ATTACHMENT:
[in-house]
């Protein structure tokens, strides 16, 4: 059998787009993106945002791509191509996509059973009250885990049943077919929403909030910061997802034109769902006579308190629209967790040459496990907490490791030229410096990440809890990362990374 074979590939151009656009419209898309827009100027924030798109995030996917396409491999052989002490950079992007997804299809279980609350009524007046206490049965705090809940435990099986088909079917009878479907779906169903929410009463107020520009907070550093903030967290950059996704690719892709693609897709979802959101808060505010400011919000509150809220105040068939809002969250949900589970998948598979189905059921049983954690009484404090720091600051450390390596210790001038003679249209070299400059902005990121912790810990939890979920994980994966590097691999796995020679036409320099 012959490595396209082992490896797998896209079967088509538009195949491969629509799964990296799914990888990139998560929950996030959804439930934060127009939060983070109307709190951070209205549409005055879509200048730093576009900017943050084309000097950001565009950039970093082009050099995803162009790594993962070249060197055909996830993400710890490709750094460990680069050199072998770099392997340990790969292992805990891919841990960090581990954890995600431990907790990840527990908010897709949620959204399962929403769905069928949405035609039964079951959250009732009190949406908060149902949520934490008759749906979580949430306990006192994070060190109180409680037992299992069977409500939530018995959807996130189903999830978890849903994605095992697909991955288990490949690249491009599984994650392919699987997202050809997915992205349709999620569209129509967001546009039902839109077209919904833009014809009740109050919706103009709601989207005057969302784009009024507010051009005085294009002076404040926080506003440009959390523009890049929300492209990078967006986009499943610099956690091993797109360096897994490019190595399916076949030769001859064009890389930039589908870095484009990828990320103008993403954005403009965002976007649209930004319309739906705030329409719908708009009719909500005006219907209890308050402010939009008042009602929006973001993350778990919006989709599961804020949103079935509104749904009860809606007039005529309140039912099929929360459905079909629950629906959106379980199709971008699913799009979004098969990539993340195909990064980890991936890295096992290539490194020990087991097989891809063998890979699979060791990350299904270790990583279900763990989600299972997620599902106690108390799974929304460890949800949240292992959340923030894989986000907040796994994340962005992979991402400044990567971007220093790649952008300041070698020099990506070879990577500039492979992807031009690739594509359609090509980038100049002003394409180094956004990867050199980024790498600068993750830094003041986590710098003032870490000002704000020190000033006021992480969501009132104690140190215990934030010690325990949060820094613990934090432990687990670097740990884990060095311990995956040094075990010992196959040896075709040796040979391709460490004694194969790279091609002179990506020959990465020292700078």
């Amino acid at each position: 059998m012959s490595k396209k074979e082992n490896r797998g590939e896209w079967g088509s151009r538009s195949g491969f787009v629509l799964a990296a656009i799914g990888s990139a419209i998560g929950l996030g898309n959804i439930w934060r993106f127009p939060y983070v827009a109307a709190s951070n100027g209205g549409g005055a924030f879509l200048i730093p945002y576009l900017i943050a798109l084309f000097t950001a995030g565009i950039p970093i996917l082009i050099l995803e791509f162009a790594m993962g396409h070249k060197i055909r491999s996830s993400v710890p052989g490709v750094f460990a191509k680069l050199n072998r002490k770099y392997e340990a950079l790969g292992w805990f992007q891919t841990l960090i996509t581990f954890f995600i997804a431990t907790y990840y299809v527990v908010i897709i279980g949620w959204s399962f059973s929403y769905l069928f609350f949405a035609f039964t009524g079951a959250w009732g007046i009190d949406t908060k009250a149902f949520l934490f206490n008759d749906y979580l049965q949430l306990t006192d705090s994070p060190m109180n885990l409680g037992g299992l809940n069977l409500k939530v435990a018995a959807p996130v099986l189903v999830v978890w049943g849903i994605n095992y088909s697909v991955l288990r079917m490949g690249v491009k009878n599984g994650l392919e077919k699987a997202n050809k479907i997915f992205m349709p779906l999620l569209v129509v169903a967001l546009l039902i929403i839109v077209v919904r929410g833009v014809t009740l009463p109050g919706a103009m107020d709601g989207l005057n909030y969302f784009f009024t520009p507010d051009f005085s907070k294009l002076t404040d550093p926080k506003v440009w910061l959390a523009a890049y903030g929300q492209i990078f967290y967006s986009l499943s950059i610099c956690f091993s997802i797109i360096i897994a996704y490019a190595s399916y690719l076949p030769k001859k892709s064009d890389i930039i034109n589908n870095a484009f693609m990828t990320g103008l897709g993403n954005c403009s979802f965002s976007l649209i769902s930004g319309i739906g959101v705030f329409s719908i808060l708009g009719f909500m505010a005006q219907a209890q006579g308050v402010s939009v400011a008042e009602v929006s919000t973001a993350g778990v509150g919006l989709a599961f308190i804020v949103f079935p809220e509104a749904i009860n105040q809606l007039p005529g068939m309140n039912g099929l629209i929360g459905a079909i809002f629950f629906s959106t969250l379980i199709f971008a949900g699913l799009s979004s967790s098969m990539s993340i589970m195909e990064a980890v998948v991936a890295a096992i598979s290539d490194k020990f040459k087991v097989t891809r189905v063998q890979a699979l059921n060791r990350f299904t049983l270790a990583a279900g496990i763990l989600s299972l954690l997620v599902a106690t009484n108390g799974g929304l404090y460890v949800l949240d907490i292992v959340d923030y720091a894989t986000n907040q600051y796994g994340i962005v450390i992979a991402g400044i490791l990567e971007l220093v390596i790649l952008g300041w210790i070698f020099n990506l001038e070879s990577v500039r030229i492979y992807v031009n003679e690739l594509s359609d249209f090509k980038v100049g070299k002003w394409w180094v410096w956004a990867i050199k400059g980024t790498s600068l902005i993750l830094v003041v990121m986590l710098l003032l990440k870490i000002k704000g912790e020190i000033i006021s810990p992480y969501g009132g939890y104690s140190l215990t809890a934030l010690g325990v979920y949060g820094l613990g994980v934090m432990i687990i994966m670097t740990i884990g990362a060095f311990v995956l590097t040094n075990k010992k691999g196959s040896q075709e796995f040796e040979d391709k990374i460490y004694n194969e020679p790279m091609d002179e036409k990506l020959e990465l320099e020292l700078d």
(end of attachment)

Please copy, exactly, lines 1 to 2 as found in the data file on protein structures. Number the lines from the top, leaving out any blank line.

[in-house]
């Protein structure tokens, strides 16, 4: 059998787009993106945002791509191509996509059973009250885990049943077919929403909030910061997802034109769902006579308190629209967790040459496990907490490791030229410096990440809890990362990374 074979590939151009656009419209898309827009100027924030798109995030996917396409491999052989002490950079992007997804299809279980609350009524007046206490049965705090809940435990099986088909079917009878479907779906169903929410009463107020520009907070550093903030967290950059996704690719892709693609897709979802959101808060505010400011919000509150809220105040068939809002969250949900589970998948598979189905059921049983954690009484404090720091600051450390390596210790001038003679249209070299400059902005990121912790810990939890979920994980994966590097691999796995020679036409320099 012959490595396209082992490896797998896209079967088509538009195949491969629509799964990296799914990888990139998560929950996030959804439930934060127009939060983070109307709190951070209205549409005055879509200048730093576009900017943050084309000097950001565009950039970093082009050099995803162009790594993962070249060197055909996830993400710890490709750094460990680069050199072998770099392997340990790969292992805990891919841990960090581990954890995600431990907790990840527990908010897709949620959204399962929403769905069928949405035609039964079951959250009732009190949406908060149902949520934490008759749906979580949430306990006192994070060190109180409680037992299992069977409500939530018995959807996130189903999830978890849903994605095992697909991955288990490949690249491009599984994650392919699987997202050809997915992205349709999620569209129509967001546009039902839109077209919904833009014809009740109050919706103009709601989207005057969302784009009024507010051009005085294009002076404040926080506003440009959390523009890049929300492209990078967006986009499943610099956690091993797109360096897994490019190595399916076949030769001859064009890389930039589908870095484009990828990320103008993403954005403009965002976007649209930004319309739906705030329409719908708009009719909500005006219907209890308050402010939009008042009602929006973001993350778990919006989709599961804020949103079935509104749904009860809606007039005529309140039912099929929360459905079909629950629906959106379980199709971008699913799009979004098969990539993340195909990064980890991936890295096992290539490194020990087991097989891809063998890979699979060791990350299904270790990583279900763990989600299972997620599902106690108390799974929304460890949800949240292992959340923030894989986000907040796994994340962005992979991402400044990567971007220093790649952008300041070698020099990506070879990577500039492979992807031009690739594509359609090509980038100049002003394409180094956004990867050199980024790498600068993750830094003041986590710098003032870490000002704000020190000033006021992480969501009132104690140190215990934030010690325990949060820094613990934090432990687990670097740990884990060095311990995956040094075990010992196959040896075709040796040979391709460490004694194969790279091609002179990506020959990465020292700078």